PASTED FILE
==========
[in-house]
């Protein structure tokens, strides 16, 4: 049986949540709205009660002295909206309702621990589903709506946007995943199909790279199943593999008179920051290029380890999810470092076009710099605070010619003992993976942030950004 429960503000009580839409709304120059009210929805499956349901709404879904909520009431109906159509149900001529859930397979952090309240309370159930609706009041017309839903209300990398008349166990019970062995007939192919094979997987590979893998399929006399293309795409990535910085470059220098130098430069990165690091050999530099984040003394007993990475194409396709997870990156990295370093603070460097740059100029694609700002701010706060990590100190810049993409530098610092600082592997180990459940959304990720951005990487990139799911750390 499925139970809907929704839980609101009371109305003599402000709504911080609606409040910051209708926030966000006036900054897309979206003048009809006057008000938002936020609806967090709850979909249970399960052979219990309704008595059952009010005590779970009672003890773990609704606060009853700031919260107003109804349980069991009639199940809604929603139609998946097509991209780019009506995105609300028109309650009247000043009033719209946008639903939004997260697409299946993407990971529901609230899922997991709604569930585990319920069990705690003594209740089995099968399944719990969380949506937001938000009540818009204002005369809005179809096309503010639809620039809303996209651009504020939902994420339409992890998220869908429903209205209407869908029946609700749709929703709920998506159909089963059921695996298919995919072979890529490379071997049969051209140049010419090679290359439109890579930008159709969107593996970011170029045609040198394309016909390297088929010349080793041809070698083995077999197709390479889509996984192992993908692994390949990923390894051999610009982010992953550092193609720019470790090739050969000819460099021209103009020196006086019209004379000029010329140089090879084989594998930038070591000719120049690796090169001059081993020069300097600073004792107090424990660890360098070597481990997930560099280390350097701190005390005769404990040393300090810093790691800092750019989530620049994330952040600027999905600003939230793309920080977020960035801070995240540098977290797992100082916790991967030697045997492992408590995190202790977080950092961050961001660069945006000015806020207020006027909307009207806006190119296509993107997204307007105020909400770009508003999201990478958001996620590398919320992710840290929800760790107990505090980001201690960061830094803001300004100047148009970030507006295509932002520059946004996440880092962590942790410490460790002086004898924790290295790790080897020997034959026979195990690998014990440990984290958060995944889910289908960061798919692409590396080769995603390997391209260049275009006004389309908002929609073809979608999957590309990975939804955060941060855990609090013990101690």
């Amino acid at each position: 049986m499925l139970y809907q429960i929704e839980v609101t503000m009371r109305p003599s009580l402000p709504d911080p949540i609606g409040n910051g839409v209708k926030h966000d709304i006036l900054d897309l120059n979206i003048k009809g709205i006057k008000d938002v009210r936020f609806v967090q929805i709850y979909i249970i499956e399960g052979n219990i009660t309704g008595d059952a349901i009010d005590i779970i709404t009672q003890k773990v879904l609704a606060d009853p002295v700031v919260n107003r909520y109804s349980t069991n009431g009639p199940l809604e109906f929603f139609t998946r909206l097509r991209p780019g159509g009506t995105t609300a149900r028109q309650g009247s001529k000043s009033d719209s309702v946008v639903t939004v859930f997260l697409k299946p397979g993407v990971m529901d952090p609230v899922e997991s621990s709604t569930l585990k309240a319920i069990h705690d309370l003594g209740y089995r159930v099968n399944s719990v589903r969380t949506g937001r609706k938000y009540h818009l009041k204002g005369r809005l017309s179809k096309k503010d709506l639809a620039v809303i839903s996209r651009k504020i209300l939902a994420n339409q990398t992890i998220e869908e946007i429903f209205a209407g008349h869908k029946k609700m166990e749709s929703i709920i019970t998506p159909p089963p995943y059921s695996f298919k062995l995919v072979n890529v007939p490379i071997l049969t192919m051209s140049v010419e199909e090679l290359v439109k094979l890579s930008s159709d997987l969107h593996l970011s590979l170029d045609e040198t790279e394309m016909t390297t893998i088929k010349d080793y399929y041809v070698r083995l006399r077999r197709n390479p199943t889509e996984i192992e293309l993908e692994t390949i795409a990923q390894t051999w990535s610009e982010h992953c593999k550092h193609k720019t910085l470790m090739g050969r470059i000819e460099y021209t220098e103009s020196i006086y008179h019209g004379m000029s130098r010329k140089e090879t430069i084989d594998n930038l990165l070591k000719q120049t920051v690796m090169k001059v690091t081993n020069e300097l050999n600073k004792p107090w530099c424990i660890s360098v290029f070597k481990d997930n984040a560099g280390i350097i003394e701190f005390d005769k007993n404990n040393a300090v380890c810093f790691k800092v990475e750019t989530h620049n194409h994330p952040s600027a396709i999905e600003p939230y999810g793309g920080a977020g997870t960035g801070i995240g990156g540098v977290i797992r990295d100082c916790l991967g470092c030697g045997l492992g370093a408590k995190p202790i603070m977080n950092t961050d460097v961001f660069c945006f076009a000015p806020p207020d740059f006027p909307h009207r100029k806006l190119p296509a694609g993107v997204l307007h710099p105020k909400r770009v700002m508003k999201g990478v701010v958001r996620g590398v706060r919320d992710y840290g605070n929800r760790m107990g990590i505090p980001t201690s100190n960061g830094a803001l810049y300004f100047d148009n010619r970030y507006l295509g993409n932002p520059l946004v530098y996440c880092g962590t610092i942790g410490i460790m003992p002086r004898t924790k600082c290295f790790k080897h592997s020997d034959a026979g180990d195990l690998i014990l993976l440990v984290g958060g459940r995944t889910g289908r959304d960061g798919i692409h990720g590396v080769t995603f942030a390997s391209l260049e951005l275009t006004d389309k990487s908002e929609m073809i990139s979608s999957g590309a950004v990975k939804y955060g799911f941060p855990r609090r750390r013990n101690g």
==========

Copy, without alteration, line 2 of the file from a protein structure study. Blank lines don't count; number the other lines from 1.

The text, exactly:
């Protein structure tokens, strides 16, 4: 049986949540709205009660002295909206309702621990589903709506946007995943199909790279199943593999008179920051290029380890999810470092076009710099605070010619003992993976942030950004 429960503000009580839409709304120059009210929805499956349901709404879904909520009431109906159509149900001529859930397979952090309240309370159930609706009041017309839903209300990398008349166990019970062995007939192919094979997987590979893998399929006399293309795409990535910085470059220098130098430069990165690091050999530099984040003394007993990475194409396709997870990156990295370093603070460097740059100029694609700002701010706060990590100190810049993409530098610092600082592997180990459940959304990720951005990487990139799911750390 499925139970809907929704839980609101009371109305003599402000709504911080609606409040910051209708926030966000006036900054897309979206003048009809006057008000938002936020609806967090709850979909249970399960052979219990309704008595059952009010005590779970009672003890773990609704606060009853700031919260107003109804349980069991009639199940809604929603139609998946097509991209780019009506995105609300028109309650009247000043009033719209946008639903939004997260697409299946993407990971529901609230899922997991709604569930585990319920069990705690003594209740089995099968399944719990969380949506937001938000009540818009204002005369809005179809096309503010639809620039809303996209651009504020939902994420339409992890998220869908429903209205209407869908029946609700749709929703709920998506159909089963059921695996298919995919072979890529490379071997049969051209140049010419090679290359439109890579930008159709969107593996970011170029045609040198394309016909390297088929010349080793041809070698083995077999197709390479889509996984192992993908692994390949990923390894051999610009982010992953550092193609720019470790090739050969000819460099021209103009020196006086019209004379000029010329140089090879084989594998930038070591000719120049690796090169001059081993020069300097600073004792107090424990660890360098070597481990997930560099280390350097701190005390005769404990040393300090810093790691800092750019989530620049994330952040600027999905600003939230793309920080977020960035801070995240540098977290797992100082916790991967030697045997492992408590995190202790977080950092961050961001660069945006000015806020207020006027909307009207806006190119296509993107997204307007105020909400770009508003999201990478958001996620590398919320992710840290929800760790107990505090980001201690960061830094803001300004100047148009970030507006295509932002520059946004996440880092962590942790410490460790002086004898924790290295790790080897020997034959026979195990690998014990440990984290958060995944889910289908960061798919692409590396080769995603390997391209260049275009006004389309908002929609073809979608999957590309990975939804955060941060855990609090013990101690």